HP LaserJetM3035xs MFP review
HP’s printing division has been busy of late. The end result is that it now has one of the most comprehensive multifunction printing portfolios available. The LaserJet 3035 range is the latest to join this extended family. The M3035xs MFP on review is aimed at small workgroups, comprising up to eight workers, looking for mono printing, copying, duplexing and faxing, as well as colour scanning.
General build quality is good, as the combined scanner and ADF (automatic document feeder) unit is integrated neatly into the printer chassis. Printing costs depend on your choice of toner cartridge, with the standard version delivering a page for 1.3p and the high-capacity version dropping this to a modest 1p. The printer is equipped with 256MB of memory, but if you want to upgrade HP charges £394 for a second 256MB 100-pin DIMM, which, quite frankly, is outrageous.
An integrated analogue fax port is included, and note that the base model can’t be upgraded with either this or the stapler unit. Although integrated into the chassis, stapling operations are completely manual. Documents of up to 20 pages are fed into the slot at the side and the printer fires a staple into them.
Manual operations are aided by a clear, well-designed operator panel, which provides easy access to all functions. There are plenty of scanning options too. You can copy and print multiple pages using the ADF, scan and email as an attachment, and scan directly to a network folder or FTP site. To use the latter, you provide location and login details of the FTP site, and prior to copying a document just enter a filename for it. Using a Server 2003 domain controller running IIS, we tested this without any problems and were able to store test files as PDFs, JPEGs or TIFFs.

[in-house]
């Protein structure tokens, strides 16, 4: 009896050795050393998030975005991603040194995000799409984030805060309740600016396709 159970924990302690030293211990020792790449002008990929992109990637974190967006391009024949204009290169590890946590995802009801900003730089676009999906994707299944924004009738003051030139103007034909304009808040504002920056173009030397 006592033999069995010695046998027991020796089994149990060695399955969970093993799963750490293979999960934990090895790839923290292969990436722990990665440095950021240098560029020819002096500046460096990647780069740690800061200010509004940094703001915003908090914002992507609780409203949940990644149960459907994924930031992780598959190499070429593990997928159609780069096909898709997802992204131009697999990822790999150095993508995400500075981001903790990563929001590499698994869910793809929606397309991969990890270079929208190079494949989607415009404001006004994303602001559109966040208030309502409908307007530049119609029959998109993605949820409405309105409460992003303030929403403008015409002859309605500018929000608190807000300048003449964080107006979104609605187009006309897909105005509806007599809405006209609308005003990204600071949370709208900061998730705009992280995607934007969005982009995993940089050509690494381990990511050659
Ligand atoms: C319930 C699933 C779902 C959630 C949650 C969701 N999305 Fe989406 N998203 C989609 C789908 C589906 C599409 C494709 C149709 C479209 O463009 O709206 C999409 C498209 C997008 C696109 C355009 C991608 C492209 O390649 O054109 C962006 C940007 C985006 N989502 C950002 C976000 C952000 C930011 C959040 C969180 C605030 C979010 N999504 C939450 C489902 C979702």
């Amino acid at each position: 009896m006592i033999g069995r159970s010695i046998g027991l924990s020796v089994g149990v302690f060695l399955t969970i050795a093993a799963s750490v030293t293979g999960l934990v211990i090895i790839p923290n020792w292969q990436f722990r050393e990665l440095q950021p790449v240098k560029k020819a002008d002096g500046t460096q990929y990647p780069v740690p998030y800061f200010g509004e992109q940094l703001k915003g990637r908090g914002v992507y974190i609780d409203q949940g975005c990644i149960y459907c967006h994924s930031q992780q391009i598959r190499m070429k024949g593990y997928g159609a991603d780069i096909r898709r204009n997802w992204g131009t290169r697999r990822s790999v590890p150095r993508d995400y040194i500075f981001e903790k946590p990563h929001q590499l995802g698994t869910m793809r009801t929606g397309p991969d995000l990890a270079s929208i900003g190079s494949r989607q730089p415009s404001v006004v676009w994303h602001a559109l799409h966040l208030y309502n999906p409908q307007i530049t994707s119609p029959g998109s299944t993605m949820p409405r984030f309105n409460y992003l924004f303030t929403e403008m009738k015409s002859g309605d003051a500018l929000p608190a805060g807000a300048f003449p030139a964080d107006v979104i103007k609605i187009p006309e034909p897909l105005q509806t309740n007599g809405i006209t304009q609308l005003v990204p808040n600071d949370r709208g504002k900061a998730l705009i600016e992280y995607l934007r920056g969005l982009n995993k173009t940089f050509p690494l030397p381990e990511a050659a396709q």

Scanning to email requires an SMTP server and recipient address and, as with FTP, we found this easy to set up and simple to use. Documents can be faxed from the printer using the control panel, and HP’s Send Fax driver enables you to send them directly from your PC. The hard disk is used to store documents and these can be sent to it either from the Windows driver or from the operator panel. In both cases, you can protect documents with a PIN.
For speed, the printer delivers the goods, whisking through a 33-page Word document at 600dpi in a shade under one minute. Our 24-page DTP document was also output in 46 seconds for an average of 31ppm, and duplexing the same document took 75 seconds. The PCL-6 driver panel offers a range of 1,200dpi options, although we could only see minor improvements to detail in photographs using the highest setting. Output quality for text is good, with the printer resolving the smallest fonts without blurring. Photographs displayed plenty of detail as well, although there was a noticeable banding on full-page pictures.
For sheer versatility, the M3035xs MFP scores highly because there’s little it can’t do. The price you pay is average print quality for graphics and photos, but as a general office printing gopher it has a lot going for it.